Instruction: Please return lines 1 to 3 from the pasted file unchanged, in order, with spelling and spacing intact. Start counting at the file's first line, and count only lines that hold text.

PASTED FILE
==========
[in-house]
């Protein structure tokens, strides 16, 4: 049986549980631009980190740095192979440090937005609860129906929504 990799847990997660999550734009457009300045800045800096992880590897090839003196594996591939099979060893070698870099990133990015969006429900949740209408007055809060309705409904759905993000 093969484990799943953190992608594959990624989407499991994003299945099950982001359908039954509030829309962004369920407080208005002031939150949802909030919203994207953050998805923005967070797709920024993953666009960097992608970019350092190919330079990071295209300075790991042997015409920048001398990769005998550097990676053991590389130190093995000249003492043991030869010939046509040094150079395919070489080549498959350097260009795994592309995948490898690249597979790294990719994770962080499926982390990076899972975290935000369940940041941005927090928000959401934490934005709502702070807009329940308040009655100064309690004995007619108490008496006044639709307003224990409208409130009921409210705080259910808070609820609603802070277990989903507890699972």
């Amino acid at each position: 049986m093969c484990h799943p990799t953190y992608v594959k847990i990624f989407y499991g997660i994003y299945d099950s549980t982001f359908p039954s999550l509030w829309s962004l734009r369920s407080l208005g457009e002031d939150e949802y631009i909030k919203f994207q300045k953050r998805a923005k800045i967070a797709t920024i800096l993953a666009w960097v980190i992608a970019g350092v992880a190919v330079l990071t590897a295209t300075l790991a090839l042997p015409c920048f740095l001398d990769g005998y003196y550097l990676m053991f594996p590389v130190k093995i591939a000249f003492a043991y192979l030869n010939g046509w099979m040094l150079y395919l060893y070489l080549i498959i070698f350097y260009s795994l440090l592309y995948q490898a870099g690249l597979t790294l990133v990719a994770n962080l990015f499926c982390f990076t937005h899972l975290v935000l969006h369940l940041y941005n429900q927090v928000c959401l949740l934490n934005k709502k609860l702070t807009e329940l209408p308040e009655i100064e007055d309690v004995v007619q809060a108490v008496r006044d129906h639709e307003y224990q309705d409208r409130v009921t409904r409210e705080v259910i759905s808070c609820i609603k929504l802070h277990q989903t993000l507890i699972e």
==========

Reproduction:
[in-house]
């Protein structure tokens, strides 16, 4: 049986549980631009980190740095192979440090937005609860129906929504 990799847990997660999550734009457009300045800045800096992880590897090839003196594996591939099979060893070698870099990133990015969006429900949740209408007055809060309705409904759905993000 093969484990799943953190992608594959990624989407499991994003299945099950982001359908039954509030829309962004369920407080208005002031939150949802909030919203994207953050998805923005967070797709920024993953666009960097992608970019350092190919330079990071295209300075790991042997015409920048001398990769005998550097990676053991590389130190093995000249003492043991030869010939046509040094150079395919070489080549498959350097260009795994592309995948490898690249597979790294990719994770962080499926982390990076899972975290935000369940940041941005927090928000959401934490934005709502702070807009329940308040009655100064309690004995007619108490008496006044639709307003224990409208409130009921409210705080259910808070609820609603802070277990989903507890699972």
């Amino acid at each position: 049986m093969c484990h799943p990799t953190y992608v594959k847990i990624f989407y499991g997660i994003y299945d099950s549980t982001f359908p039954s999550l509030w829309s962004l734009r369920s407080l208005g457009e002031d939150e949802y631009i909030k919203f994207q300045k953050r998805a923005k800045i967070a797709t920024i800096l993953a666009w960097v980190i992608a970019g350092v992880a190919v330079l990071t590897a295209t300075l790991a090839l042997p015409c920048f740095l001398d990769g005998y003196y550097l990676m053991f594996p590389v130190k093995i591939a000249f003492a043991y192979l030869n010939g046509w099979m040094l150079y395919l060893y070489l080549i498959i070698f350097y260009s795994l440090l592309y995948q490898a870099g690249l597979t790294l990133v990719a994770n962080l990015f499926c982390f990076t937005h899972l975290v935000l969006h369940l940041y941005n429900q927090v928000c959401l949740l934490n934005k709502k609860l702070t807009e329940l209408p308040e009655i100064e007055d309690v004995v007619q809060a108490v008496r006044d129906h639709e307003y224990q309705d409208r409130v009921t409904r409210e705080v259910i759905s808070c609820i609603k929504l802070h277990q989903t993000l507890i699972e």